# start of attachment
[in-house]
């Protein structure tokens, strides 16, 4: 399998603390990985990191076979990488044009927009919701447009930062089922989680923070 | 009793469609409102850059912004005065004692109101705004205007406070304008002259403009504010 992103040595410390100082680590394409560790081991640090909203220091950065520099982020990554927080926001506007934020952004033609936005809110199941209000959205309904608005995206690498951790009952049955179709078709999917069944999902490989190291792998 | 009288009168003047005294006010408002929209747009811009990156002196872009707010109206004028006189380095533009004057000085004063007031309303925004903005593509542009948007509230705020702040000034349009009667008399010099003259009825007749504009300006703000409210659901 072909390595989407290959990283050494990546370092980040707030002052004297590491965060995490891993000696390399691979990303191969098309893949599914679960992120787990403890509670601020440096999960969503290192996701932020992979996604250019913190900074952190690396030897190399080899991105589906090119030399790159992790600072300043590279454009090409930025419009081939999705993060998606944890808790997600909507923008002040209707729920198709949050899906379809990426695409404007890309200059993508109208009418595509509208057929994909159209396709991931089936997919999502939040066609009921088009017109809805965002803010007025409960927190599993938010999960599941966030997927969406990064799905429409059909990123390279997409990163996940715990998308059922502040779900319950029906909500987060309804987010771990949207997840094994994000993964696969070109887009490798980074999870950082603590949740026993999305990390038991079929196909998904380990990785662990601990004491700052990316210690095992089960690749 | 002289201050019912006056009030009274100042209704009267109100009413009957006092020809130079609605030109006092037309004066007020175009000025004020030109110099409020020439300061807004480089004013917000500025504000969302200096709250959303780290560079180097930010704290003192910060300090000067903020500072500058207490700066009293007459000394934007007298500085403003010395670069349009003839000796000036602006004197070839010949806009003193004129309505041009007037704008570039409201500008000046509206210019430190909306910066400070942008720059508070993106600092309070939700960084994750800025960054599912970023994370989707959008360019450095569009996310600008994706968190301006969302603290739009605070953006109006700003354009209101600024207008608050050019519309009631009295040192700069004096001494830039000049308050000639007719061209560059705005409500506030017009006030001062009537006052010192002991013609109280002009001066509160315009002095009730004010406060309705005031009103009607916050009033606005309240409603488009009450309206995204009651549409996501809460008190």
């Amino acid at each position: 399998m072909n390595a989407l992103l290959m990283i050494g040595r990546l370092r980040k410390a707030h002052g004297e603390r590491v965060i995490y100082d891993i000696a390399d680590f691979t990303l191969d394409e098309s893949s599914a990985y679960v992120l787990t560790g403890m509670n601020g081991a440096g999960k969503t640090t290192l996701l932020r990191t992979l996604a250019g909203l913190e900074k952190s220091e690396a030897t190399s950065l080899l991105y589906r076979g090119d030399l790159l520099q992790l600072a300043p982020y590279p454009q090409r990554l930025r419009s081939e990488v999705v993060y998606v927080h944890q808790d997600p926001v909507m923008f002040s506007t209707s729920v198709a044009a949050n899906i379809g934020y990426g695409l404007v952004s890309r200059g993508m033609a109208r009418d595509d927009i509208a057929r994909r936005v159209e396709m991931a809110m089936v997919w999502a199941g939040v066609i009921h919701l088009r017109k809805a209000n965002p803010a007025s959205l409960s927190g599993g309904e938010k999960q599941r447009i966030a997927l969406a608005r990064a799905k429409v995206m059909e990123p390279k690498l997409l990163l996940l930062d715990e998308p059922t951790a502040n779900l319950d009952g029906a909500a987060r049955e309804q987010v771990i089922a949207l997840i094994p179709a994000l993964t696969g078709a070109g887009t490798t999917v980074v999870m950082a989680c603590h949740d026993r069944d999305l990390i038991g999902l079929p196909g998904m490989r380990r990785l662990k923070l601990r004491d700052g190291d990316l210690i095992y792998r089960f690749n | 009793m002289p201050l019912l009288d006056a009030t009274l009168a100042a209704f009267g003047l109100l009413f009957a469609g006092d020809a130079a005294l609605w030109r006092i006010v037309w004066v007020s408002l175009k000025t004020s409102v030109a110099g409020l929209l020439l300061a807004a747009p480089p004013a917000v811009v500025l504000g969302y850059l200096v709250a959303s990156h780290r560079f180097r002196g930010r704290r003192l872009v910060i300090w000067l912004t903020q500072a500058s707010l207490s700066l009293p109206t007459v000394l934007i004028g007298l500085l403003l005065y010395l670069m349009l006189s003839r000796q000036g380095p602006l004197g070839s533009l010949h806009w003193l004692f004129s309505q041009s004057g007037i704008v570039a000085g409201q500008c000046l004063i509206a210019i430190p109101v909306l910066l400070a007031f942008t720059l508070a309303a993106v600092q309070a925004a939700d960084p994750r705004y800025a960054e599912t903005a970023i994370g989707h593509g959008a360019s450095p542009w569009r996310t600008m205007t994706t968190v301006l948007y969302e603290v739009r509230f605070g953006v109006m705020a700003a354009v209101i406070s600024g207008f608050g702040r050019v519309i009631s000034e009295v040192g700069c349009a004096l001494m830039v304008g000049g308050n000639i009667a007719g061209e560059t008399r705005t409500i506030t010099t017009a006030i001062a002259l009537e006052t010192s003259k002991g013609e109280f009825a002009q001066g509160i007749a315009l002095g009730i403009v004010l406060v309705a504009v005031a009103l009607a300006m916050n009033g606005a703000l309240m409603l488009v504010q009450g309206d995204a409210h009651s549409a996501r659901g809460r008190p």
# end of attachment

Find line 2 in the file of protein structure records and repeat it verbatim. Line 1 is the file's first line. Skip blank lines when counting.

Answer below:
């Protein structure tokens, strides 16, 4: 399998603390990985990191076979990488044009927009919701447009930062089922989680923070 | 009793469609409102850059912004005065004692109101705004205007406070304008002259403009504010 992103040595410390100082680590394409560790081991640090909203220091950065520099982020990554927080926001506007934020952004033609936005809110199941209000959205309904608005995206690498951790009952049955179709078709999917069944999902490989190291792998 | 009288009168003047005294006010408002929209747009811009990156002196872009707010109206004028006189380095533009004057000085004063007031309303925004903005593509542009948007509230705020702040000034349009009667008399010099003259009825007749504009300006703000409210659901 072909390595989407290959990283050494990546370092980040707030002052004297590491965060995490891993000696390399691979990303191969098309893949599914679960992120787990403890509670601020440096999960969503290192996701932020992979996604250019913190900074952190690396030897190399080899991105589906090119030399790159992790600072300043590279454009090409930025419009081939999705993060998606944890808790997600909507923008002040209707729920198709949050899906379809990426695409404007890309200059993508109208009418595509509208057929994909159209396709991931089936997919999502939040066609009921088009017109809805965002803010007025409960927190599993938010999960599941966030997927969406990064799905429409059909990123390279997409990163996940715990998308059922502040779900319950029906909500987060309804987010771990949207997840094994994000993964696969070109887009490798980074999870950082603590949740026993999305990390038991079929196909998904380990990785662990601990004491700052990316210690095992089960690749 | 002289201050019912006056009030009274100042209704009267109100009413009957006092020809130079609605030109006092037309004066007020175009000025004020030109110099409020020439300061807004480089004013917000500025504000969302200096709250959303780290560079180097930010704290003192910060300090000067903020500072500058207490700066009293007459000394934007007298500085403003010395670069349009003839000796000036602006004197070839010949806009003193004129309505041009007037704008570039409201500008000046509206210019430190909306910066400070942008720059508070993106600092309070939700960084994750800025960054599912970023994370989707959008360019450095569009996310600008994706968190301006969302603290739009605070953006109006700003354009209101600024207008608050050019519309009631009295040192700069004096001494830039000049308050000639007719061209560059705005409500506030017009006030001062009537006052010192002991013609109280002009001066509160315009002095009730004010406060309705005031009103009607916050009033606005309240409603488009009450309206995204009651549409996501809460008190």